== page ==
| UNITED NATIONS
UNITED NATIONS World leaders at a U.N. AIDS summit launched a plan on Thursday to try to eliminate by 2015 most new HIV infections among children, who inherit the condition from already infected mothers.
The campaign was launched as the leaders also agreed on a target of reaching 15 million people with HIV treatment, more than double the number who currently get it, also by 2015.
Both goals were announced just weeks after groundbreaking new data showed that early treatment of the human immunodeficiency virus, or HIV, which causes AIDS, can cut its transmission to a sexual partner by 96 percent.
In 2009, some 370,000 children were born with HIV, or one nearly every minute -- the vast majority of them in 22 countries, almost all in Africa. But providing HIV-positive pregnant women with treatment can reduce the risk of a child being born with the virus to less than 5 percent.
The UNAIDS organization and the U.S. President's Emergency Plan for AIDS Relief (PEPFAR), which are jointly managing the campaign launched on Thursday, said it would aim to reduce the number of child infections by 90 percent by 2015.
"We believe that by 2015 children everywhere can be born free of HIV and that their mothers can remain healthy," UNAIDS Executive Director Michel Sidibe told the launch event, describing the plan as realistic and achievable.
UNAIDS Deputy Executive Director Paul De Lay told Reuters the plan was based on providing pregnant women with more information and on more effective use of anti-AIDS drugs.
"BEGINNING OF THE END"
UNAIDS officials said funding from all sources for prevention of mother-child transmission of HIV was currently running at some $500 million a year. They said a total of $2.5 billion more would be needed by 2015 to achieve the campaign's target of eliminating mother-to-child HIV infections.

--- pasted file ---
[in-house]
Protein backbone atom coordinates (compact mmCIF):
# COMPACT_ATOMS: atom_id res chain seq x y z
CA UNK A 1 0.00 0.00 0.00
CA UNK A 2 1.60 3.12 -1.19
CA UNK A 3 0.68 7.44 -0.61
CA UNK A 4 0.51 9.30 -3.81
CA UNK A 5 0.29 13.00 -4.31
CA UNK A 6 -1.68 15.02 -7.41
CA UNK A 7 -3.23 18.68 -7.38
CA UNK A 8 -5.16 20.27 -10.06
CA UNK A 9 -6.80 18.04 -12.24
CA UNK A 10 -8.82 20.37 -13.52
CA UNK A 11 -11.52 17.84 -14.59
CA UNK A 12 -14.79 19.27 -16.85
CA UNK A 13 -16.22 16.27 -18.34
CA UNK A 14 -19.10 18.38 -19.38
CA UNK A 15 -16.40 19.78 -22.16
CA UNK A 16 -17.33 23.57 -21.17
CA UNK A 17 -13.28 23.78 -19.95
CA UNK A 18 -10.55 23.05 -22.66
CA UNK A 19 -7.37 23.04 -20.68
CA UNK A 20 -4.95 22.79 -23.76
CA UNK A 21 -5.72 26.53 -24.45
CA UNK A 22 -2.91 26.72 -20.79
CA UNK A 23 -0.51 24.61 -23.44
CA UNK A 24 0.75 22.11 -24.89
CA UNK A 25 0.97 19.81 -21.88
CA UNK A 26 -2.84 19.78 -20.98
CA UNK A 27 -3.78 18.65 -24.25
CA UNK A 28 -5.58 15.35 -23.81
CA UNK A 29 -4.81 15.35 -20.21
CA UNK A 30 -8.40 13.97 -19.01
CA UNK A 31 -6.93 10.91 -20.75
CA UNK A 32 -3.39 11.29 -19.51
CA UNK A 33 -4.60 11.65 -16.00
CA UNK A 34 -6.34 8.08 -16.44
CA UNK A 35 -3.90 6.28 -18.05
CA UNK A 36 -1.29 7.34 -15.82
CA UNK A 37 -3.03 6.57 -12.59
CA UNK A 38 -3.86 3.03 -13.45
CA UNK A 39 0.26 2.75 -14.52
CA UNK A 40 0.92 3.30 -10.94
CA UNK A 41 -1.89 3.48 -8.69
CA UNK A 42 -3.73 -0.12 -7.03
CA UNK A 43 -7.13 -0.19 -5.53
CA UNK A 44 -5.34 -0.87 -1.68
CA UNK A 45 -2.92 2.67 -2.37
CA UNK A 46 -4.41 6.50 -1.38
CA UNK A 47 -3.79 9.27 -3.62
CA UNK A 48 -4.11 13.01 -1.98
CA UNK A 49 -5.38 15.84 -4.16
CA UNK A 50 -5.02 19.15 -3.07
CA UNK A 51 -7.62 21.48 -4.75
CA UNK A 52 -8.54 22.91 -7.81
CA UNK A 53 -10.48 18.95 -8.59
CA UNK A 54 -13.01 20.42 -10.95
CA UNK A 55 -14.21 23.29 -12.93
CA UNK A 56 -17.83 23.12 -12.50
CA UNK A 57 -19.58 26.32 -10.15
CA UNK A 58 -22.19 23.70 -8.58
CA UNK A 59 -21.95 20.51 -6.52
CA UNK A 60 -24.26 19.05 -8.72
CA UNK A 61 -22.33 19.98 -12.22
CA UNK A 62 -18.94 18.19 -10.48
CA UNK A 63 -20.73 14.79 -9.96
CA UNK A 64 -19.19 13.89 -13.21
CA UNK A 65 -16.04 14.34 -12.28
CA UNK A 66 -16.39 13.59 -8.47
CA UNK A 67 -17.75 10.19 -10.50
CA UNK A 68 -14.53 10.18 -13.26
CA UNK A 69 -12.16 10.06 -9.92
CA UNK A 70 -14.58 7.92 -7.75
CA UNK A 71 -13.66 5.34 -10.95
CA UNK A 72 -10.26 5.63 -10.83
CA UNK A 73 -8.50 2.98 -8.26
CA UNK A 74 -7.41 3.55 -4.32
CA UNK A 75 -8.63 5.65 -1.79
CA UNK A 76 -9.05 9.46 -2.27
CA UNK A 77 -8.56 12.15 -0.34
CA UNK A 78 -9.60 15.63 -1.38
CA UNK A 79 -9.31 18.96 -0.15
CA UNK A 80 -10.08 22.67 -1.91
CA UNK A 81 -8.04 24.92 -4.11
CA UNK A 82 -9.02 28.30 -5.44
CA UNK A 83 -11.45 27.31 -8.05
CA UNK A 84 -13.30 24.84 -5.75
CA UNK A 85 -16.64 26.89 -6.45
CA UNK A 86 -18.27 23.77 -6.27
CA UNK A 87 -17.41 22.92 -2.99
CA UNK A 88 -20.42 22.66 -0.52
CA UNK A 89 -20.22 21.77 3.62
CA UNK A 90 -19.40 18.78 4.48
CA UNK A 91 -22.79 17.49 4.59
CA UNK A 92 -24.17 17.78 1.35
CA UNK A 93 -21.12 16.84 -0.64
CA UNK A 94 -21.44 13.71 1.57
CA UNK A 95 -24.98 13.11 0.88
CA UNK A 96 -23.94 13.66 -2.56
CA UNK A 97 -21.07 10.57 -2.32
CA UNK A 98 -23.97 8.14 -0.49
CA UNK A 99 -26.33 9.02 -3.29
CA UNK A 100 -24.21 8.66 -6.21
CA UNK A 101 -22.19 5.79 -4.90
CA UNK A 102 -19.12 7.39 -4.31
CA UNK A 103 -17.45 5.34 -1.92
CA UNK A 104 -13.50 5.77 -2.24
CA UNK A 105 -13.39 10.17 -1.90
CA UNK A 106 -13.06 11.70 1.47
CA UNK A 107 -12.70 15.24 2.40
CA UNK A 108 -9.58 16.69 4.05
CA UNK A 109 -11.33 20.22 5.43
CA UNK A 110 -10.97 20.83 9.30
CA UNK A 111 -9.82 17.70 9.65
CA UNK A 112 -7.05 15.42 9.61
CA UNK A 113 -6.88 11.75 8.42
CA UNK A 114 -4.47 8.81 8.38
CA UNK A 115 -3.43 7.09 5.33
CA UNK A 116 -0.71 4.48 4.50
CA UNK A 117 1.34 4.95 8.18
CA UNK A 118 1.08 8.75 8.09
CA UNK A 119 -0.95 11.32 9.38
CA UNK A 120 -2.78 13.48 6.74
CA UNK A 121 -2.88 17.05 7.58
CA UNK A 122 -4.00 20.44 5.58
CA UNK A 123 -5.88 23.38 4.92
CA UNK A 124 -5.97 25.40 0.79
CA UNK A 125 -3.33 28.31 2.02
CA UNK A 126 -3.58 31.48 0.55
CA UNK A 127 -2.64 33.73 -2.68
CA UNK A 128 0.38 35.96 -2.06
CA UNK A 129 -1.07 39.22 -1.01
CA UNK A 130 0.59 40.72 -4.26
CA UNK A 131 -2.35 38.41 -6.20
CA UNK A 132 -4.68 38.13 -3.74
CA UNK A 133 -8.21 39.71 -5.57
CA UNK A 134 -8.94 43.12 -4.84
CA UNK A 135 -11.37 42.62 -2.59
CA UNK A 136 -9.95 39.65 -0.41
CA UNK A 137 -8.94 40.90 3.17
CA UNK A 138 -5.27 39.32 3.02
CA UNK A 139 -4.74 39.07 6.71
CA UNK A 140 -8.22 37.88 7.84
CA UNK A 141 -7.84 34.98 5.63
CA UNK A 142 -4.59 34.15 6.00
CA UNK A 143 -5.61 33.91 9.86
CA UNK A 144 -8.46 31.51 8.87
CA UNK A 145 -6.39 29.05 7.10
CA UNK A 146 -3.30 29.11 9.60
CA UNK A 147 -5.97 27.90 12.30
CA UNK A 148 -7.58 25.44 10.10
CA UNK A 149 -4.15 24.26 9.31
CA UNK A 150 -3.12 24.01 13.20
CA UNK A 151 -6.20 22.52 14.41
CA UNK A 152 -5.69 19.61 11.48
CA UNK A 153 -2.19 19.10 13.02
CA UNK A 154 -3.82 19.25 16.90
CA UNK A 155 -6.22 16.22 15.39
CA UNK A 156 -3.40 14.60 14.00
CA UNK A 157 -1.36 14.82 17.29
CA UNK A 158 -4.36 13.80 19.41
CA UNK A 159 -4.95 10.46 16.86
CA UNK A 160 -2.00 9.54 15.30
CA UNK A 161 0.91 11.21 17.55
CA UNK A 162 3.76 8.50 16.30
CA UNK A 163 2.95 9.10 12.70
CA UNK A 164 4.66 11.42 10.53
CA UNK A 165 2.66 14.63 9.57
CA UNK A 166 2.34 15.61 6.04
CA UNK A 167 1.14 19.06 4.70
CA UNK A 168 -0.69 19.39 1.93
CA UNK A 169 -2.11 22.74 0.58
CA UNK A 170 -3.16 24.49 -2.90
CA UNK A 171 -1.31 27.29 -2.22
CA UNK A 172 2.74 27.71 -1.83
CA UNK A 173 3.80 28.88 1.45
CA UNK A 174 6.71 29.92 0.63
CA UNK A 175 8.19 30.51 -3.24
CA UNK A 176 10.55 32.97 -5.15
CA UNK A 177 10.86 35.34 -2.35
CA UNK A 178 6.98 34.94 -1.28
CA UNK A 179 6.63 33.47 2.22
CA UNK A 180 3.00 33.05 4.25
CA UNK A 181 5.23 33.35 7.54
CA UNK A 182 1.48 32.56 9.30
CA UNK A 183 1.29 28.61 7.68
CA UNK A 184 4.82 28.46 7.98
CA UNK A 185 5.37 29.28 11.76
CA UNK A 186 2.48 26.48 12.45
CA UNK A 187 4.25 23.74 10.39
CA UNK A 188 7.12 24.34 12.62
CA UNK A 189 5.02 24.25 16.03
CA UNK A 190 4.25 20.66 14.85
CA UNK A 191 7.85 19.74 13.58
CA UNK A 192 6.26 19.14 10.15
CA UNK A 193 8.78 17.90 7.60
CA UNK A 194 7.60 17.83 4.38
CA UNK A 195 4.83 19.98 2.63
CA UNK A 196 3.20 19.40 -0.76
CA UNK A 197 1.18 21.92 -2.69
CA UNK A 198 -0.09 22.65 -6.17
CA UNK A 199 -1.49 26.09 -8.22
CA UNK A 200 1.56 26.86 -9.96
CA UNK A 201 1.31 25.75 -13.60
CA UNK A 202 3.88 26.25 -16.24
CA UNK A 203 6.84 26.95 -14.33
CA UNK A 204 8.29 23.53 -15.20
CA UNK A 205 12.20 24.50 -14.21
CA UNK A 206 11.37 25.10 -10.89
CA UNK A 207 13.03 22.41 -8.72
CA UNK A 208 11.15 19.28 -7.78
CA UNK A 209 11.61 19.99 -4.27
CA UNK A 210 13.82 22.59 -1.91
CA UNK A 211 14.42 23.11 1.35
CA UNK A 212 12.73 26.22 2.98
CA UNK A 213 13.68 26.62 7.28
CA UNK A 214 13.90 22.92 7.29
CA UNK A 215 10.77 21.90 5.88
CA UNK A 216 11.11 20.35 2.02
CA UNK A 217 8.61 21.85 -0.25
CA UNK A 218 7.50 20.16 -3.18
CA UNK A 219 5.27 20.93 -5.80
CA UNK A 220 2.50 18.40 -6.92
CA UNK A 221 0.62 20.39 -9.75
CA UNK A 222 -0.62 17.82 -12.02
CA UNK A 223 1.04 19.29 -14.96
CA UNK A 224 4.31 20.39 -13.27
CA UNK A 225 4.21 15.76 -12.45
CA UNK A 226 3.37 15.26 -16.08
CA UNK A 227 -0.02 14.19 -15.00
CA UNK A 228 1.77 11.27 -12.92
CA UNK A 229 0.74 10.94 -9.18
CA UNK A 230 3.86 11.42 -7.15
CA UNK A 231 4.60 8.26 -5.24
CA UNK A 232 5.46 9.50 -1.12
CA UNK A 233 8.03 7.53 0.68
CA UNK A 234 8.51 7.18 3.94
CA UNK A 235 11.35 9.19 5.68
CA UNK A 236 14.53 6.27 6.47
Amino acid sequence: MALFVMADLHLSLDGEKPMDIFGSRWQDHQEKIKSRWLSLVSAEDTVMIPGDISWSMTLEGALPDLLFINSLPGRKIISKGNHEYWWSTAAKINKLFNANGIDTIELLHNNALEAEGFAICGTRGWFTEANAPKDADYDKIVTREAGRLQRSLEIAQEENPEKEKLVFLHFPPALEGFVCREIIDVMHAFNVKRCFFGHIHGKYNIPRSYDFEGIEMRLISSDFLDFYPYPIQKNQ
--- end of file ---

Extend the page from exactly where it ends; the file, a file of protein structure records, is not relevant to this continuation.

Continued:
"Developed countries already do this," U.N. Secretary-General Ban Ki-moon told the meeting. "But we cannot rest until this is true for our whole world."
U.S. Global AIDS Coordinator Eric Goosby said the United States was contributing an extra $75 million to the campaign. Several private companies and foundations also announced contributions.
Achieving the goal could be "the beginning of the end of the story, because that opens the prospect for an AIDS-free generation," Michel Kazatchkine, head of the Global Fund to Fight AIDS, Tuberculosis and Malaria, told Reuters.
Meanwhile, a declaration agreed by the 140-nation U.N. summit commits governments to "the target of working toward 15 million people living with HIV on antiretroviral treatment by 2015."
The declaration is expected to be adopted on Friday at the end of the three-day summit, which was held close to the 30th anniversary of the discovery of AIDS.
Some 6.6 million were receiving antiretroviral treatment in low- and middle-income countries at the end of 2010, according to U.N. figures.
Aid group Medecins Sans Frontieres (MSF) called the pledge a "critical step," but said governments needed to take "immediate concrete action" to make the target a reality.
"There are 9 million people waiting for HIV treatment today," Tido von Schoen-Angerer of MSF said in a statement. "This whole AIDS summit will have been a farce if we don't see real plans to ramp up treatment so we can get ahead of the wave of new infections."
(Editing by Vicki Allen)